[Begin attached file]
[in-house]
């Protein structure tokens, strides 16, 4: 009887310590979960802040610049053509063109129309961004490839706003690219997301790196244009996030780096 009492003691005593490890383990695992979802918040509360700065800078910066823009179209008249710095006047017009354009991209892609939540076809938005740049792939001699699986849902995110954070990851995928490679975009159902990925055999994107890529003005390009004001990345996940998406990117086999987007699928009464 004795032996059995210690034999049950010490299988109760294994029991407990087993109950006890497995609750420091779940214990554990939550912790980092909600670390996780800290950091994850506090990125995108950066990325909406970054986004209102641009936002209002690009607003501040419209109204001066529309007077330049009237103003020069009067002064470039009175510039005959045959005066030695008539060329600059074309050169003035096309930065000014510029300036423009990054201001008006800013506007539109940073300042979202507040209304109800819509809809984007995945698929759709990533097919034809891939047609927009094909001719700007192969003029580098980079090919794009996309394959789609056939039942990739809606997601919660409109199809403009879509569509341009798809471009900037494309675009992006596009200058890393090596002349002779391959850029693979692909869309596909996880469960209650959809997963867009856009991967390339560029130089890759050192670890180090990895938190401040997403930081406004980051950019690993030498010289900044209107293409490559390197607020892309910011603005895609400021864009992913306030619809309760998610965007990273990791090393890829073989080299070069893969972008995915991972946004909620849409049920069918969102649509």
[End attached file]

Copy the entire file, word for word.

[in-house]
């Protein structure tokens, strides 16, 4: 009887310590979960802040610049053509063109129309961004490839706003690219997301790196244009996030780096 009492003691005593490890383990695992979802918040509360700065800078910066823009179209008249710095006047017009354009991209892609939540076809938005740049792939001699699986849902995110954070990851995928490679975009159902990925055999994107890529003005390009004001990345996940998406990117086999987007699928009464 004795032996059995210690034999049950010490299988109760294994029991407990087993109950006890497995609750420091779940214990554990939550912790980092909600670390996780800290950091994850506090990125995108950066990325909406970054986004209102641009936002209002690009607003501040419209109204001066529309007077330049009237103003020069009067002064470039009175510039005959045959005066030695008539060329600059074309050169003035096309930065000014510029300036423009990054201001008006800013506007539109940073300042979202507040209304109800819509809809984007995945698929759709990533097919034809891939047609927009094909001719700007192969003029580098980079090919794009996309394959789609056939039942990739809606997601919660409109199809403009879509569509341009798809471009900037494309675009992006596009200058890393090596002349002779391959850029693979692909869309596909996880469960209650959809997963867009856009991967390339560029130089890759050192670890180090990895938190401040997403930081406004980051950019690993030498010289900044209107293409490559390197607020892309910011603005895609400021864009992913306030619809309760998610965007990273990791090393890829073989080299070069893969972008995915991972946004909620849409049920069918969102649509």